Sunday, 15 July 2012


Just a quick post in partial explanation of why I'm hardly posting at the moment. I've been grappling with this painting for ages and have decided to stop. It's not a great photo of it and you can see the doormat, but at least that gives a slight idea of the scale. It's 50cm x 40cm, in acrylics, and shows Dannii Minogue in the back of a car with two friends/minions.

Sunday, 8 July 2012

A weekend in Hastings

Hastings bus shelter
I can't believe a week has already passed since we went down to Hastings for a weekend treat. The visit was more or less a spur of the moment thing and motivated only by my vague memory of there being strange dark 'towers' on the sea front that I would enjoy photographing.
The towers surpassed all expectations. I thought there were only two of them, but there was a miniature city of them, an English San Gimignano.
They're fisherman's shacks for drying their nets.
I'm afraid my photos weren't actually very good, so I've gone a bit overboard with the Photoshop.
The towers lend themselves very readily to Gothic fantasies.
But there was SO much more to see in Hastings. It was a fantastic town, full of interest and charm. It may have been a bit down on its uppers a few years ago but it has come right back up and seemed very alluring.
 Is is obviously a place that originated as a fishing town
Nothing I like better than a rotting hulk
The Jerwood Gallery opened in Hastings in March. We went to see the exhibition of large paintings by Rose Wylie. There was a documentary film about the artist (who has only recently come to prominence at the age of 77) playing and I got very disapproving looks from a couple of the other people who were watching because I'm afraid I laughed out loud. Rose Wylie was shown to be extremely eccentric and she seemed to me to revel in her difference from boring 'normal' people. She seemed to have an almost calculated childishness, for which I salute her. Who wants to be all grown up and sensible? I felt sure the film was celebrating her kookiness, but the other viewers clearly didn't agree.
     Then we discovered that Hastings Old Town contains a labyrinth of junkshops, with some of the yards full of stalls and insane junk stretching back behind the shop fronts into large plots behind. Some of it verged on the post-apocalyptic, it being hard to imagine anyone wanting to buy what appeared to be the detritus of a lost civilisation. But it was very enjoyable trawling through it all. I managed to keep my hands in my pockets for most of the time, and just bought an old game:
Make your own landscape with the magnetic picture elements
There were beautiful new shops too and, straddling the two, very high quality vintage shops. One shop deserves a special mention. Hendy's Home Store was just unbelievable: a Georgian house stripped back to its original features and filled with museum-quality kitchenalia, office furniture, bathroom fittings -- each room was full of appropriate things. It was stunning. You can't imagine how they could keep it so well stocked and actually bear to part with anything.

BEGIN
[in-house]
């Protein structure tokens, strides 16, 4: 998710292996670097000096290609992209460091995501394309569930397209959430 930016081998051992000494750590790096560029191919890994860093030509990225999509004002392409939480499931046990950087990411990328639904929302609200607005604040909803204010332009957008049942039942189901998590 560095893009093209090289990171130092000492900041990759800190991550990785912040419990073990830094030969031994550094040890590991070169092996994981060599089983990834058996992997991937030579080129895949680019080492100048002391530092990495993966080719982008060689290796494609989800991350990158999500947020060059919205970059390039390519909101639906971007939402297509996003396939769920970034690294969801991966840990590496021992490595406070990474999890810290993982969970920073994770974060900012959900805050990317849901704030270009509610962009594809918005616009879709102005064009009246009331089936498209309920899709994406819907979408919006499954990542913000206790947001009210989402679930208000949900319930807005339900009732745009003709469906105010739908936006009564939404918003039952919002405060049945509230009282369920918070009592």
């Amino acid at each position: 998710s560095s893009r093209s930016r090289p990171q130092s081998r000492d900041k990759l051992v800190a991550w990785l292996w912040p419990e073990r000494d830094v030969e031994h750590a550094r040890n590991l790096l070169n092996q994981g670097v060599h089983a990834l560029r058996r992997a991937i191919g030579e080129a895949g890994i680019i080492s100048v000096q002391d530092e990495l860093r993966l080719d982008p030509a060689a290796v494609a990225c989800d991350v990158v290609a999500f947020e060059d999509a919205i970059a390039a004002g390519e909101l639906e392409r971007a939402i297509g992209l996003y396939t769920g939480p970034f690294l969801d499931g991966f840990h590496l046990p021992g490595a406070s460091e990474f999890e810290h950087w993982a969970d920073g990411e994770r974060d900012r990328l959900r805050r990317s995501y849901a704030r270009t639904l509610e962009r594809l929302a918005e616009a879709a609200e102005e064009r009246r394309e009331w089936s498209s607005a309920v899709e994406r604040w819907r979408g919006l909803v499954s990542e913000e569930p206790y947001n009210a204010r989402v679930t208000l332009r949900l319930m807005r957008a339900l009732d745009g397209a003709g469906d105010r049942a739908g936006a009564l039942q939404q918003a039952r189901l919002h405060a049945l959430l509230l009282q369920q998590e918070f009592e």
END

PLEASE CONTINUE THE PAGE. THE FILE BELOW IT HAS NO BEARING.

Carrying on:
The office department in Hendy's
My photos are useless. Here's a much better set, plus an article about how the house was restored.
We had dinner at St Clements in St Leonards, just along from Hastings, and I can really recommend it -- lovely food and very nice atmosphere. Then we stayed the night in a nice, old-fashioned little hotel in Sedlescombe, which looked like a beautiful, chocolate-box village.
Derek Jarman's house at Dungeness
The next day after a spiffing breakfast (it was the sort of hotel where the waiter brings your toast and whips away the napkin that has been keeping it warm on its way to the table with a flourish), we went for a walk at Dungeness. I would absolutely love a little weekend place here, if such a thing were within our means. It is a unique, wonderful, otherworldly landscape. The wild flowers were unbelievable.

When we had been thoroughly scoured by the wind and been restored by a cup of tea at the miniature railway station, where they were having a special Thomas the Tank Engine Day, much to the excitement of a great many small children, we went on to Bexhill where we had lunch at the fabulous De La Warr Pavilion.
It must have been just before they put the 'Italian Job' style coach on top:
Richard Wilson's new installation on the Pavilion roof
More fantasizing: this beautiful house is for sale just along from the Pavilion. What I wouldn't give, etc, etc....
It was a lovely weekend. I could spend weeks down on the South coast, exploring. I could imagine myself moving their to live out my old age. Already I'm planning another trip -- there's Rye, Pallant House in Chichester, the Weald and Downland Museum, Down House (Darwin's House) -- so much still to see...